I am from the Province of Indonesia, and I spent 4 years in an International Community in the Province of East Asia. The community was in Sihanoukville, Cambodia - a satellite of Pattaya community. Firstly I would like to express my gratitude to the Sisters of East Asia Province, who welcomed me.
It was exciting and challenging for me to live with the sisters from various countries - Myanmar, Vietnam, Thailand, and Sri Lanka.
The first challenge that I experienced was the language of community members from different countries. We tried and struggled to communicate with each other in English in everyday conversation and in our prayer together, as we were not able to master the Khmer language. Our community also experienced successive new members from time to time: Myanmar postulants, novices who were with us to experience community and apostolate for 3 months from Myanmar and Vietnam and also a Temporary Professed sister for 1 year. We as Perpetually Professed sisters assisted these sisters in formation as they learned religious life of prayer, work, community and Congregation charism and spirituality.
We strove for mutual adaptation to each other given the different cultures and languages. We engaged with existing apostolates such as teaching English: for children in the village, for employees in the bars, and in prison. We assisted with day care for children from poor families from 8am to 4pm at the Fountain of Life Center. We also worked with women who were willing to learn sewing and handicraft, as a way of making a living - albeit on a small scale - by making handicrafts. All this we did with Cambodian staff.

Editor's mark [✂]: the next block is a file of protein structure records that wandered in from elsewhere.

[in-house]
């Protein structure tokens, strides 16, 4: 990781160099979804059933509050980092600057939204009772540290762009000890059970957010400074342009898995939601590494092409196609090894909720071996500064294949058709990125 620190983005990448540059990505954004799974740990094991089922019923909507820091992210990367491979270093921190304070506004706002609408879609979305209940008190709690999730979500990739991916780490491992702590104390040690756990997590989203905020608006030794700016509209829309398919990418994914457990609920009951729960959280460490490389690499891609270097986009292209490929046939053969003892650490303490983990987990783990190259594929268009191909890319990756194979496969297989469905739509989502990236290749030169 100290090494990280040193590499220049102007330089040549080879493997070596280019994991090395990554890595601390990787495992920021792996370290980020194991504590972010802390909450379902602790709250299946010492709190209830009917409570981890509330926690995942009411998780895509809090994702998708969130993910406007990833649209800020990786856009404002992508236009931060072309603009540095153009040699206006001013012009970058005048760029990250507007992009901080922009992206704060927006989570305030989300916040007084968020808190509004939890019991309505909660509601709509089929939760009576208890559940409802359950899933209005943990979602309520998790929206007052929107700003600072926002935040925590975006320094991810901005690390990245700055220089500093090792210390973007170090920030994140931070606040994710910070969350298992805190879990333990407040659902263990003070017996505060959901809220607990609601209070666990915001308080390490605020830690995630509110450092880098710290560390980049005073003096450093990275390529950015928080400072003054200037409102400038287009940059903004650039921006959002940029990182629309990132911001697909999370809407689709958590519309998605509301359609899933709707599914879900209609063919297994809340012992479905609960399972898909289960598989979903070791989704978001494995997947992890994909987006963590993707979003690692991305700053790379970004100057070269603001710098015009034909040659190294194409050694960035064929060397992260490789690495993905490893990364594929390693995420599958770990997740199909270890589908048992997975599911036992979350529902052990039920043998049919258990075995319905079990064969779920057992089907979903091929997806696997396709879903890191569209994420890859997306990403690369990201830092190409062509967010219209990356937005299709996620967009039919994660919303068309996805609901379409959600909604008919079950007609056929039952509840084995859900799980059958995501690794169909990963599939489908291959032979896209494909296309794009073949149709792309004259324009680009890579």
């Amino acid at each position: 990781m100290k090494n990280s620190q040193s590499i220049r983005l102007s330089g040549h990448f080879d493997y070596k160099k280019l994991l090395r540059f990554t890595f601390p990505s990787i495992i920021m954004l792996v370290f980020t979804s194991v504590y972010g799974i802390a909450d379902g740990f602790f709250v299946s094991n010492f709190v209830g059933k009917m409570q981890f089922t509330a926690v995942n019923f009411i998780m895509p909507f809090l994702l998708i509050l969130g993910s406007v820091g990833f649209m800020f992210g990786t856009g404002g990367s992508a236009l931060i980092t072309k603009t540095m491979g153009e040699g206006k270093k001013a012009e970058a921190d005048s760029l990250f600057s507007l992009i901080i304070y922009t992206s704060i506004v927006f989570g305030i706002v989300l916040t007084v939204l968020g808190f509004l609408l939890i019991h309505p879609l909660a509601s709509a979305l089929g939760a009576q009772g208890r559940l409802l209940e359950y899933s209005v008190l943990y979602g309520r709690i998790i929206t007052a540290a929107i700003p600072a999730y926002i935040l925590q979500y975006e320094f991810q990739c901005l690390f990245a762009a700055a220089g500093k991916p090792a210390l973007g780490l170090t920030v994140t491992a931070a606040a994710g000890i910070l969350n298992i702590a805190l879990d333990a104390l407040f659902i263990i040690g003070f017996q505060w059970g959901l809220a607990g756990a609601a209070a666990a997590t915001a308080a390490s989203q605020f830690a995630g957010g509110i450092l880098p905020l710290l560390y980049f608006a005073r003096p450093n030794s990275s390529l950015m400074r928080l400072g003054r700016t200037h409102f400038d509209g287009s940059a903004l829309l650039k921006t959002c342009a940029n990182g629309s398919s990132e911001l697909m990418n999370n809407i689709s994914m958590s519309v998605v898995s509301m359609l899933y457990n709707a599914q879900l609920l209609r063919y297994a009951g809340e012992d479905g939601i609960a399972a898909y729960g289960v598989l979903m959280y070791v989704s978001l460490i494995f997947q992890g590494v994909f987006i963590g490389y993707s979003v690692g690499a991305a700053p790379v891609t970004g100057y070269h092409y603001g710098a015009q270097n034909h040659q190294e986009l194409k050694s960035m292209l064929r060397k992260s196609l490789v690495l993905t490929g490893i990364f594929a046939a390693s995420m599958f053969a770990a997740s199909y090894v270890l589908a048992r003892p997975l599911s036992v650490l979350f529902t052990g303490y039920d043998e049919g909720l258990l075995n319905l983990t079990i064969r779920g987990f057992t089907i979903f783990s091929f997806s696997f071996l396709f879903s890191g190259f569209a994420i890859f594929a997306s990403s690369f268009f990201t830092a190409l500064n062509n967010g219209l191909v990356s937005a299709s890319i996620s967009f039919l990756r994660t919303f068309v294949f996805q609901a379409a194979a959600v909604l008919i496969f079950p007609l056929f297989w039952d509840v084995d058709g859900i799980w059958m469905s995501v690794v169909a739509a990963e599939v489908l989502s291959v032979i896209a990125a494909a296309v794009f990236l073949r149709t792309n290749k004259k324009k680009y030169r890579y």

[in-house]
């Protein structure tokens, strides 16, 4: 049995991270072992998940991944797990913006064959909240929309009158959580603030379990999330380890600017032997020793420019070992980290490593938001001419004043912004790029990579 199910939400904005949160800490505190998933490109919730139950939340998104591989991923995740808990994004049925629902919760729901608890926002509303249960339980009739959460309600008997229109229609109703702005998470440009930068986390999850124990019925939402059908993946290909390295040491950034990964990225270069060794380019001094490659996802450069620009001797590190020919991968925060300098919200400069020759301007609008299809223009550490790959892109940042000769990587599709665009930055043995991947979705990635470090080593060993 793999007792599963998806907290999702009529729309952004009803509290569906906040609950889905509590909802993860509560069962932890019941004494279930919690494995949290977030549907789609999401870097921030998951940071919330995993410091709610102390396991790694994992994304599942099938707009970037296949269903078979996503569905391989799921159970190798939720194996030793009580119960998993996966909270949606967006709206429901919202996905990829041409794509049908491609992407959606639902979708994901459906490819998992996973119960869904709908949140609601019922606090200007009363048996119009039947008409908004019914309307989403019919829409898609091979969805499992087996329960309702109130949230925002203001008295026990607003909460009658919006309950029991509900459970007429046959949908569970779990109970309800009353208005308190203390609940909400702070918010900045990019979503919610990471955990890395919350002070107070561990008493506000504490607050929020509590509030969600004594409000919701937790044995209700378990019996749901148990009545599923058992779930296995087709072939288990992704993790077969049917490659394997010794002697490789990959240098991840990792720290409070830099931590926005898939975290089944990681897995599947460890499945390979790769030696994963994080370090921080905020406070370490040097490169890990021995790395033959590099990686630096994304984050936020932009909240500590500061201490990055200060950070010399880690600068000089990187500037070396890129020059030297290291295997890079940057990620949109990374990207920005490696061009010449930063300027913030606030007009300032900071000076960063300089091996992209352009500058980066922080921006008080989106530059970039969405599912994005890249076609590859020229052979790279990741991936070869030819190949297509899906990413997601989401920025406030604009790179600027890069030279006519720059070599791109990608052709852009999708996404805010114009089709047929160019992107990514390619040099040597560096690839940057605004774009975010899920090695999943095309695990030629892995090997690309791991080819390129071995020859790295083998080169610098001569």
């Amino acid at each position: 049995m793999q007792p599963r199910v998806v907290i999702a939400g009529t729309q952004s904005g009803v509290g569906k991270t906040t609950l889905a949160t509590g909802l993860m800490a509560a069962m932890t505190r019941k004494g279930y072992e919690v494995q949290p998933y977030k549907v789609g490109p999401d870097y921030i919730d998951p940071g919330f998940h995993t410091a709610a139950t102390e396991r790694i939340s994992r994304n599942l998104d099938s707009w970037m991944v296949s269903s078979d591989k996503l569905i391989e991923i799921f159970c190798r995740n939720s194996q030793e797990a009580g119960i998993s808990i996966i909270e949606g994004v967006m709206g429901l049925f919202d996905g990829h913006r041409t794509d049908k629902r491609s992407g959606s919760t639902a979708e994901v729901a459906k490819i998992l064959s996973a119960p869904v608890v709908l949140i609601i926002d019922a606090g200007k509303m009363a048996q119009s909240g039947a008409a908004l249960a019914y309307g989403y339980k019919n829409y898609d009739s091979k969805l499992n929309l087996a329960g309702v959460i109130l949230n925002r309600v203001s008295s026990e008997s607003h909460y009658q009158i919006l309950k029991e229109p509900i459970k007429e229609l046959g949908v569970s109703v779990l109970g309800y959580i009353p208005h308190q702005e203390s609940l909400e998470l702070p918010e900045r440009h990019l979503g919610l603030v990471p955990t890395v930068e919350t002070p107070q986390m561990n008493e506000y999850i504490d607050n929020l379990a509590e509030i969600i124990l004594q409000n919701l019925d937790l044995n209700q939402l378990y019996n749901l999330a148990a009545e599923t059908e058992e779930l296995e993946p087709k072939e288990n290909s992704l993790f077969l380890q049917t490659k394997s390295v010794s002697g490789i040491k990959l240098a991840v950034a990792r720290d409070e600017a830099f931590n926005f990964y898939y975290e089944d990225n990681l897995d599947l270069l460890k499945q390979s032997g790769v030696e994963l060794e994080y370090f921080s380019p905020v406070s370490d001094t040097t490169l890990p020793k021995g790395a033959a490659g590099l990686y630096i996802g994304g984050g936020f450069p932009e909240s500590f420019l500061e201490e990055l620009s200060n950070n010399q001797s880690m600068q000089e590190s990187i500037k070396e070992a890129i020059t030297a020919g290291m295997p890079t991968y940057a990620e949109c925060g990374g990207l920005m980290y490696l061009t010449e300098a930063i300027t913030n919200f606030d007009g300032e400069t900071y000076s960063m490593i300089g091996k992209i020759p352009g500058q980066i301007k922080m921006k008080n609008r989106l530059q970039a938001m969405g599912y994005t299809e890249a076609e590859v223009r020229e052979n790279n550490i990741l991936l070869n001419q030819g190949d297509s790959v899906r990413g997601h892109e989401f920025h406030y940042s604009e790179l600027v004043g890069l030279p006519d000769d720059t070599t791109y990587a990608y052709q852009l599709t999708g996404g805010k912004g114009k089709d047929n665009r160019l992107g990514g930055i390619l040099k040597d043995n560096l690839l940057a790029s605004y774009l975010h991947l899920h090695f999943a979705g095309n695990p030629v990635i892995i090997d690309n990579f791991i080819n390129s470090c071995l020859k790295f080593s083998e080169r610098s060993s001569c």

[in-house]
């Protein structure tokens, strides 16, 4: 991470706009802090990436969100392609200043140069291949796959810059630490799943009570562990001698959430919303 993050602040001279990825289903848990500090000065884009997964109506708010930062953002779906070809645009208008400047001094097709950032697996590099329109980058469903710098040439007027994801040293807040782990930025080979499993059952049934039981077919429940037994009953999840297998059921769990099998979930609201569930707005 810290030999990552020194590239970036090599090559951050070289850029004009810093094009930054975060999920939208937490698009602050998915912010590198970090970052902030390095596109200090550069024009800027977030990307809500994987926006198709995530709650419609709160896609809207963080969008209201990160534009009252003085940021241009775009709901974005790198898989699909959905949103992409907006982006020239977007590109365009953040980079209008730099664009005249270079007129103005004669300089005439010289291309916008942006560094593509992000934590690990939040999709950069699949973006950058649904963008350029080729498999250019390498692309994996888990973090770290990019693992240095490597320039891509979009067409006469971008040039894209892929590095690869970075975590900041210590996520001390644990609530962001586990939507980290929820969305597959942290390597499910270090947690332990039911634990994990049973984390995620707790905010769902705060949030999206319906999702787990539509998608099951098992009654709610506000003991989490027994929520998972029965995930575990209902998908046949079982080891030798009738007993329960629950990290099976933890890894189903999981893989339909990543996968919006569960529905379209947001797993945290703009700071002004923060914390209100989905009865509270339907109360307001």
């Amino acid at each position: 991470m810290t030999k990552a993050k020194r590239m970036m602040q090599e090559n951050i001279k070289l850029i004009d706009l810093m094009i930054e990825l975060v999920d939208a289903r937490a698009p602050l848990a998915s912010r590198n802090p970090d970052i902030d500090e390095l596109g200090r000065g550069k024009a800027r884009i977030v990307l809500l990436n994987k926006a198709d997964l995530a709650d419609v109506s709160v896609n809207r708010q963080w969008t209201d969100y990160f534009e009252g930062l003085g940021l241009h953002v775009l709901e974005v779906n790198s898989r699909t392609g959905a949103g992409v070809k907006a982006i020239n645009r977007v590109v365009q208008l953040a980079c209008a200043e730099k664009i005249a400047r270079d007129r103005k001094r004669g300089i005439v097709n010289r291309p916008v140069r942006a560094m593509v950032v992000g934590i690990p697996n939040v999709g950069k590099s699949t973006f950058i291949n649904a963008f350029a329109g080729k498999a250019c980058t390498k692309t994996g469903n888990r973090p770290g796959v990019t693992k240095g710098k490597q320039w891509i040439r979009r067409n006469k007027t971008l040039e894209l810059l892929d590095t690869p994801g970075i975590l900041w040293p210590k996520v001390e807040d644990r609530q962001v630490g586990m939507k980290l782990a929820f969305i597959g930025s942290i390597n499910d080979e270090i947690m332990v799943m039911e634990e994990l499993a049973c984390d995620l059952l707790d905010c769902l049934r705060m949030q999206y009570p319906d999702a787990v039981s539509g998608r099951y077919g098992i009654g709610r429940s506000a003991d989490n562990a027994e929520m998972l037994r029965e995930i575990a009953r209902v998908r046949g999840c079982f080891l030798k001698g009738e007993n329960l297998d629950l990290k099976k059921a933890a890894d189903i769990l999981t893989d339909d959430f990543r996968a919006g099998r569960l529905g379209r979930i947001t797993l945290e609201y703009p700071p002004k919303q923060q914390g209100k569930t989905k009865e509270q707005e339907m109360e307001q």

I was amazed when we attended the daily Mass in Don Bosco College because even the students who are Buddhist took some responsibility for the liturgy. I could see the good and positive aspects of Buddhism.
From all my experiences there is one point which is very helpful for me, that is, to speak and understand more English. It also helped me to be a free and open person, trying to understand and accept others as they are, to see the goodness of diversity of religion, culture, language. I too saw the capabilities and weaknesses of myself. I learned also to live the spirit of a Good Shepherd along with sisters and staff from other countries amid a majority Buddhist country.
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